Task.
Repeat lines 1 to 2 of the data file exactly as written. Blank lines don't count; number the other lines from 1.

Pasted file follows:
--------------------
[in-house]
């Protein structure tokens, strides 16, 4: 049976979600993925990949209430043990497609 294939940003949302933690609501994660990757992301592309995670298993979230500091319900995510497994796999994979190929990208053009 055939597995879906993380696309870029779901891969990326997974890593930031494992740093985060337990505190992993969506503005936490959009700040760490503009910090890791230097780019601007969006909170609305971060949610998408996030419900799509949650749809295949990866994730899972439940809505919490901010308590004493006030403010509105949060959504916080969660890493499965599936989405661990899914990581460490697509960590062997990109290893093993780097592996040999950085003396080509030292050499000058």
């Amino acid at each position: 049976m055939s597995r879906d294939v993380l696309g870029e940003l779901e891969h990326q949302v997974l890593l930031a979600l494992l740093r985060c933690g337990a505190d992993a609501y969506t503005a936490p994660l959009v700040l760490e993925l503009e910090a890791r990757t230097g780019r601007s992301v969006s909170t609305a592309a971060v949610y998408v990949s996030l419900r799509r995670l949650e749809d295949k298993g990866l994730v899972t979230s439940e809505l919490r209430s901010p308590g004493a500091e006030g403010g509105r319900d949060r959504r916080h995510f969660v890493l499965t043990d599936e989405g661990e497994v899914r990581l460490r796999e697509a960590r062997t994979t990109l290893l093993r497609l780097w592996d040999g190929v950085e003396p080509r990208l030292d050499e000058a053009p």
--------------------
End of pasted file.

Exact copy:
[in-house]
């Protein structure tokens, strides 16, 4: 049976979600993925990949209430043990497609 294939940003949302933690609501994660990757992301592309995670298993979230500091319900995510497994796999994979190929990208053009 055939597995879906993380696309870029779901891969990326997974890593930031494992740093985060337990505190992993969506503005936490959009700040760490503009910090890791230097780019601007969006909170609305971060949610998408996030419900799509949650749809295949990866994730899972439940809505919490901010308590004493006030403010509105949060959504916080969660890493499965599936989405661990899914990581460490697509960590062997990109290893093993780097592996040999950085003396080509030292050499000058």